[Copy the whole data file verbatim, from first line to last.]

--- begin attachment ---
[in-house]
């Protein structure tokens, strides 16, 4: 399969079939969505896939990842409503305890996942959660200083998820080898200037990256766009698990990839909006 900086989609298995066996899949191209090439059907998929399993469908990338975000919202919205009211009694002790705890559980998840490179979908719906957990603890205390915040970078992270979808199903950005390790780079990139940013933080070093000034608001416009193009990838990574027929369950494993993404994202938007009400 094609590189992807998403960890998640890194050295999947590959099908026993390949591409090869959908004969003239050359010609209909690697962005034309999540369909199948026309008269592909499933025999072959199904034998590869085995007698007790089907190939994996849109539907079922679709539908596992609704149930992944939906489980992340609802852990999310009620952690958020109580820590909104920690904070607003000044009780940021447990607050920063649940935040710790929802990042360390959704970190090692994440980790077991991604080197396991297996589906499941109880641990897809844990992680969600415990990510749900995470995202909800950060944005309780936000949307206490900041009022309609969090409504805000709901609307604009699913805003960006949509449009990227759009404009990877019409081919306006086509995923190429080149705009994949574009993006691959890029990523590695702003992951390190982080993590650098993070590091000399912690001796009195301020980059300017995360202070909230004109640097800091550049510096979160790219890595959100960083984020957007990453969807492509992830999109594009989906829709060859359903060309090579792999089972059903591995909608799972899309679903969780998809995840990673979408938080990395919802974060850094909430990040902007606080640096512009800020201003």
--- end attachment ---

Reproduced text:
[in-house]
């Protein structure tokens, strides 16, 4: 399969079939969505896939990842409503305890996942959660200083998820080898200037990256766009698990990839909006 900086989609298995066996899949191209090439059907998929399993469908990338975000919202919205009211009694002790705890559980998840490179979908719906957990603890205390915040970078992270979808199903950005390790780079990139940013933080070093000034608001416009193009990838990574027929369950494993993404994202938007009400 094609590189992807998403960890998640890194050295999947590959099908026993390949591409090869959908004969003239050359010609209909690697962005034309999540369909199948026309008269592909499933025999072959199904034998590869085995007698007790089907190939994996849109539907079922679709539908596992609704149930992944939906489980992340609802852990999310009620952690958020109580820590909104920690904070607003000044009780940021447990607050920063649940935040710790929802990042360390959704970190090692994440980790077991991604080197396991297996589906499941109880641990897809844990992680969600415990990510749900995470995202909800950060944005309780936000949307206490900041009022309609969090409504805000709901609307604009699913805003960006949509449009990227759009404009990877019409081919306006086509995923190429080149705009994949574009993006691959890029990523590695702003992951390190982080993590650098993070590091000399912690001796009195301020980059300017995360202070909230004109640097800091550049510096979160790219890595959100960083984020957007990453969807492509992830999109594009989906829709060859359903060309090579792999089972059903591995909608799972899309679903969780998809995840990673979408938080990395919802974060850094909430990040902007606080640096512009800020201003």